Needlestick and Other Infectious Exposure Procedures
If you or one of your employees is exposed to bloodborne or other infectious pathogens, by a needle-stick or other exposure, it is necessary to seek medical attention within 1-2 hours so that treatment is instituted within a timeframe that increases effectiveness.
Types of Hazardous Exposures
Hazardous exposures include:
- Percutaneous innoculation/puncture with blood or body fluid by a sharp instrument or sharp needle
- Contact with blood or body fluid through fresh (less than 24 hours) cut or mucous membrane contact (e.g. splash to the eye or mouth, or mouth-to-mouth resuscitation) or
- Skin exposure involving large amounts of blood or prolonged contact with blood, especially when the exposed skin is chapped, abraded or afflicted with dermatitis.
- Administer first aid if necessary.
- Call 911 or seek medical attention.
- For urgent care employees may go to HealthPartners Occupational and Environmental Medicine (M/F day time or Urgent care after hours), or UMMC-Fairview Hospital (24 hrs). You may seek medical attention at the closest available medical facility or your own healthcare provider.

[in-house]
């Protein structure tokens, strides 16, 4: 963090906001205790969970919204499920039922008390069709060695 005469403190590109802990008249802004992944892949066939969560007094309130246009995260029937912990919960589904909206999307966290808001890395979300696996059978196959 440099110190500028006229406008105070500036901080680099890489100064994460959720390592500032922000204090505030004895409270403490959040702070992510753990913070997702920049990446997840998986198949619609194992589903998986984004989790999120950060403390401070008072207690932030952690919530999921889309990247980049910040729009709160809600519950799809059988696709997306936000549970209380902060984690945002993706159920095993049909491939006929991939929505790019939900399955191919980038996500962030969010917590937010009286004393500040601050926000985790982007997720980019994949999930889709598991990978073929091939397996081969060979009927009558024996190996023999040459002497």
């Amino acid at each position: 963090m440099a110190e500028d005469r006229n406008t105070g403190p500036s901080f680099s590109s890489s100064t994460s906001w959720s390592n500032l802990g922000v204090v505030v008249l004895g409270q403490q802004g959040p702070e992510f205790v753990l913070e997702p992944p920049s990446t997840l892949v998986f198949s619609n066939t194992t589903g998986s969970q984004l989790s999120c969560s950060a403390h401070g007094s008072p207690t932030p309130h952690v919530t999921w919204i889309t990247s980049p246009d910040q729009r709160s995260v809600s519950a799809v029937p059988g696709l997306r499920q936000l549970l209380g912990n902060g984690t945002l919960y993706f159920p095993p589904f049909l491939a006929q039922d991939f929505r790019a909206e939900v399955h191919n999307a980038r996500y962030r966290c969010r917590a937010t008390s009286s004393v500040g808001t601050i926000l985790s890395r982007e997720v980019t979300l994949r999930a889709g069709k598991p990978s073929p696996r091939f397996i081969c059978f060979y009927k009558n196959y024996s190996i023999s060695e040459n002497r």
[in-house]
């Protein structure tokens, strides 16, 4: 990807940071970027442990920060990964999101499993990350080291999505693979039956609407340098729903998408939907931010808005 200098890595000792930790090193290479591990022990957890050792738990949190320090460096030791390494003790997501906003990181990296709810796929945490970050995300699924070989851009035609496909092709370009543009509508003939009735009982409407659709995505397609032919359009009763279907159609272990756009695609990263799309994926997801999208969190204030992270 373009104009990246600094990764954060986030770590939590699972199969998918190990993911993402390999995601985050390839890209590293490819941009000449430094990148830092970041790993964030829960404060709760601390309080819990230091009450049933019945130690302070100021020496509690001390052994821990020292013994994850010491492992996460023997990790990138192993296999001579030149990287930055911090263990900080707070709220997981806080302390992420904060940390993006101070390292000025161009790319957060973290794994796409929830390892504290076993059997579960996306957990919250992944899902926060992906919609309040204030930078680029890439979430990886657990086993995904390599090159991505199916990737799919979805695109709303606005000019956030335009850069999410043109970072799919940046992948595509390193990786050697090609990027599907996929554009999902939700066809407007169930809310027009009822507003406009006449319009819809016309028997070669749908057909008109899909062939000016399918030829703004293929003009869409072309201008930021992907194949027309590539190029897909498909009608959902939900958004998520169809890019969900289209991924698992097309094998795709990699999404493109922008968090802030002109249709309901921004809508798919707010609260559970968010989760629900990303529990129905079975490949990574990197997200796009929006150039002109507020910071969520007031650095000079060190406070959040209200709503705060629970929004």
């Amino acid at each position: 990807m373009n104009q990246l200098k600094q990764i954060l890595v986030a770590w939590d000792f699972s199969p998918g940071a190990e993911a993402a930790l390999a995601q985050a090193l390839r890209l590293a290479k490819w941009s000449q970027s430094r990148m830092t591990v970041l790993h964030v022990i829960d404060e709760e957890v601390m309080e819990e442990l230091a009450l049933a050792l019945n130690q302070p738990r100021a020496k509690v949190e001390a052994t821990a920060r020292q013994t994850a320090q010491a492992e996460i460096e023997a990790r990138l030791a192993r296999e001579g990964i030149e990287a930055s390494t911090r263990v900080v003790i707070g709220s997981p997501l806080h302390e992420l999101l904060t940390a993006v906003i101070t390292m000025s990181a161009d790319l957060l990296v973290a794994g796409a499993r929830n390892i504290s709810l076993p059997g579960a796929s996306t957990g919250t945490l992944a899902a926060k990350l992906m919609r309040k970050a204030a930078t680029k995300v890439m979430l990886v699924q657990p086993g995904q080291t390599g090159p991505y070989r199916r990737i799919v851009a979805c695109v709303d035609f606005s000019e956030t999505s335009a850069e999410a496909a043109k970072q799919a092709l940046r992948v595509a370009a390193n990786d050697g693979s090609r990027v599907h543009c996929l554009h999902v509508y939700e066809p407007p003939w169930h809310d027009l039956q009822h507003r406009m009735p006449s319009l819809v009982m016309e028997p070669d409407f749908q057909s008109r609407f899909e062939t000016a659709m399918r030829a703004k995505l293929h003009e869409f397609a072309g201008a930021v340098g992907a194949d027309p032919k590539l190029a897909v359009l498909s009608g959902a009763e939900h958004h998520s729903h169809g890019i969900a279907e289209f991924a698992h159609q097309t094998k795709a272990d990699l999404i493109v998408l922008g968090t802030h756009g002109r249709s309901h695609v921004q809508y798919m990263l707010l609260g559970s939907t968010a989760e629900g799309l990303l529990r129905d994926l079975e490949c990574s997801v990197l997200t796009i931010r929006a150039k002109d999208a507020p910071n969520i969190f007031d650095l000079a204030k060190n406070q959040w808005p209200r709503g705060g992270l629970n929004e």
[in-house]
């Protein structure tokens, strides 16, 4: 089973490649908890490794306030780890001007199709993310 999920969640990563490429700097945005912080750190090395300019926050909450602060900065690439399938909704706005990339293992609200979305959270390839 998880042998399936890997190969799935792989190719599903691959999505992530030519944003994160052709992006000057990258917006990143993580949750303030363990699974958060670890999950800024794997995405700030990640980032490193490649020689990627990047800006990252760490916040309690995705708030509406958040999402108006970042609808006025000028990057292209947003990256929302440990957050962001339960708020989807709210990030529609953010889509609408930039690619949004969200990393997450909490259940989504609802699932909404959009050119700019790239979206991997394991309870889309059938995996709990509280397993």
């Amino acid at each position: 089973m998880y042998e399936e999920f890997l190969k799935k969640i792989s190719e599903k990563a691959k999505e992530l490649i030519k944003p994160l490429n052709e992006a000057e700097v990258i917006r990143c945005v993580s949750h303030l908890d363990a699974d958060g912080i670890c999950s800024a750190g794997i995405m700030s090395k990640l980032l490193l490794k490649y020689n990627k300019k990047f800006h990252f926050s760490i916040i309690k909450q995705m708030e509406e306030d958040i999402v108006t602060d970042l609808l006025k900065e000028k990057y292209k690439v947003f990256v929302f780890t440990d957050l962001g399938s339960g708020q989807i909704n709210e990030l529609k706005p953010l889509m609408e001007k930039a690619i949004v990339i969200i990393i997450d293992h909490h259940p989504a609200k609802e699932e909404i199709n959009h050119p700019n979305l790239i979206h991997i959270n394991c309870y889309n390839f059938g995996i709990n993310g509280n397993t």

- Follow-up must be done by HealthPartners Occupational and Environmental Medicine.
- Report the incident to your supervisor as soon as possible, fill out the appropriate documentation.
- Send Incident Report Form to the IBC if exposure has occurred during work on an IBC protocol.
- Report all biohazard exposures to the Office of Occupational Health and Safety (626-5008) or firstname.lastname@example.org.
Note: It is importantto fill out all of the appropriate documents to be eligible to collect workers compensation should any complications from the hazardous exposure arise in the future.
There is no cost to the employee for medical services provided in these incidents
HealthPartners Occupational and Environmental Medicine Clinics and Urgent Care, and the Emergency Room at Fairview University Medical Center (if the exposure occurs after hours) stock the drugs currently recommended for treatment within 1-2 hours of accidental exposures to HIV.